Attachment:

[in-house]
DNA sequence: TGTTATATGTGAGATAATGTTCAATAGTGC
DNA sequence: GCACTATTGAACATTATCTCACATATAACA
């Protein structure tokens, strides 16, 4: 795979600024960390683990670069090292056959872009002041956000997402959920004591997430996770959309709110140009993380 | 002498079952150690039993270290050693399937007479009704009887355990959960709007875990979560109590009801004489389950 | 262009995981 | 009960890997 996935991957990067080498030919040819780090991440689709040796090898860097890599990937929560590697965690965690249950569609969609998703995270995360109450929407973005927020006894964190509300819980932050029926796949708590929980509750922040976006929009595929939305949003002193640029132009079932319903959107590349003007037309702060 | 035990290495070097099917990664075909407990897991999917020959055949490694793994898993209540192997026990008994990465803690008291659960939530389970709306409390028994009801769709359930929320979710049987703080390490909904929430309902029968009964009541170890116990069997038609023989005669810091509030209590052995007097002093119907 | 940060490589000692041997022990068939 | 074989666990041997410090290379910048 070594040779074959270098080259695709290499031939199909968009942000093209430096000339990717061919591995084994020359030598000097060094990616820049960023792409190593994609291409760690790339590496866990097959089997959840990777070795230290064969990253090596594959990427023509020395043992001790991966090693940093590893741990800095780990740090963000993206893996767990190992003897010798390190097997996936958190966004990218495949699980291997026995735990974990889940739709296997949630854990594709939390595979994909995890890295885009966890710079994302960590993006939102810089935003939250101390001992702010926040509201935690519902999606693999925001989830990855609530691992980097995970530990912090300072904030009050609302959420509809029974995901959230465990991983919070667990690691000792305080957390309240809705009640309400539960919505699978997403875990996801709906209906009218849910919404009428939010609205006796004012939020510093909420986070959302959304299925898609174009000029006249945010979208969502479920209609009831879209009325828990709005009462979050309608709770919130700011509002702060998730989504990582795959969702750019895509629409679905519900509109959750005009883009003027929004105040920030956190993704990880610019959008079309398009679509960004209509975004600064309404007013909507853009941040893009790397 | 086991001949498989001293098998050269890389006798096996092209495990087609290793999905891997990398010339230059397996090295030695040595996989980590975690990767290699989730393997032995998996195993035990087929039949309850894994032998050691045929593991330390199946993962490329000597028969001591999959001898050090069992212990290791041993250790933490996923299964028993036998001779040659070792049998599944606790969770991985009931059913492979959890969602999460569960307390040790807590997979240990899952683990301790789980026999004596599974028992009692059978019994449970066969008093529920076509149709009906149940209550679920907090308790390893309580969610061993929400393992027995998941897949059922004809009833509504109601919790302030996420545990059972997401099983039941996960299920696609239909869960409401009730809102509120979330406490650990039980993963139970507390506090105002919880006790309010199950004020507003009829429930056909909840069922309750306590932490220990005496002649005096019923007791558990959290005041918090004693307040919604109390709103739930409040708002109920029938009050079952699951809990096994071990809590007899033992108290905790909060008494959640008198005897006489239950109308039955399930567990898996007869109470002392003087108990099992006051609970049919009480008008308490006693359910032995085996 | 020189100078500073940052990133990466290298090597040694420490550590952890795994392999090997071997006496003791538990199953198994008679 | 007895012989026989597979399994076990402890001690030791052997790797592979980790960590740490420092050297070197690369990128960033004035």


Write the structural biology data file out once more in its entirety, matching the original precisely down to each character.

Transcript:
[in-house]
DNA sequence: TGTTATATGTGAGATAATGTTCAATAGTGC
DNA sequence: GCACTATTGAACATTATCTCACATATAACA
């Protein structure tokens, strides 16, 4: 795979600024960390683990670069090292056959872009002041956000997402959920004591997430996770959309709110140009993380 | 002498079952150690039993270290050693399937007479009704009887355990959960709007875990979560109590009801004489389950 | 262009995981 | 009960890997 996935991957990067080498030919040819780090991440689709040796090898860097890599990937929560590697965690965690249950569609969609998703995270995360109450929407973005927020006894964190509300819980932050029926796949708590929980509750922040976006929009595929939305949003002193640029132009079932319903959107590349003007037309702060 | 035990290495070097099917990664075909407990897991999917020959055949490694793994898993209540192997026990008994990465803690008291659960939530389970709306409390028994009801769709359930929320979710049987703080390490909904929430309902029968009964009541170890116990069997038609023989005669810091509030209590052995007097002093119907 | 940060490589000692041997022990068939 | 074989666990041997410090290379910048 070594040779074959270098080259695709290499031939199909968009942000093209430096000339990717061919591995084994020359030598000097060094990616820049960023792409190593994609291409760690790339590496866990097959089997959840990777070795230290064969990253090596594959990427023509020395043992001790991966090693940093590893741990800095780990740090963000993206893996767990190992003897010798390190097997996936958190966004990218495949699980291997026995735990974990889940739709296997949630854990594709939390595979994909995890890295885009966890710079994302960590993006939102810089935003939250101390001992702010926040509201935690519902999606693999925001989830990855609530691992980097995970530990912090300072904030009050609302959420509809029974995901959230465990991983919070667990690691000792305080957390309240809705009640309400539960919505699978997403875990996801709906209906009218849910919404009428939010609205006796004012939020510093909420986070959302959304299925898609174009000029006249945010979208969502479920209609009831879209009325828990709005009462979050309608709770919130700011509002702060998730989504990582795959969702750019895509629409679905519900509109959750005009883009003027929004105040920030956190993704990880610019959008079309398009679509960004209509975004600064309404007013909507853009941040893009790397 | 086991001949498989001293098998050269890389006798096996092209495990087609290793999905891997990398010339230059397996090295030695040595996989980590975690990767290699989730393997032995998996195993035990087929039949309850894994032998050691045929593991330390199946993962490329000597028969001591999959001898050090069992212990290791041993250790933490996923299964028993036998001779040659070792049998599944606790969770991985009931059913492979959890969602999460569960307390040790807590997979240990899952683990301790789980026999004596599974028992009692059978019994449970066969008093529920076509149709009906149940209550679920907090308790390893309580969610061993929400393992027995998941897949059922004809009833509504109601919790302030996420545990059972997401099983039941996960299920696609239909869960409401009730809102509120979330406490650990039980993963139970507390506090105002919880006790309010199950004020507003009829429930056909909840069922309750306590932490220990005496002649005096019923007791558990959290005041918090004693307040919604109390709103739930409040708002109920029938009050079952699951809990096994071990809590007899033992108290905790909060008494959640008198005897006489239950109308039955399930567990898996007869109470002392003087108990099992006051609970049919009480008008308490006693359910032995085996 | 020189100078500073940052990133990466290298090597040694420490550590952890795994392999090997071997006496003791538990199953198994008679 | 007895012989026989597979399994076990402890001690030791052997790797592979980790960590740490420092050297070197690369990128960033004035």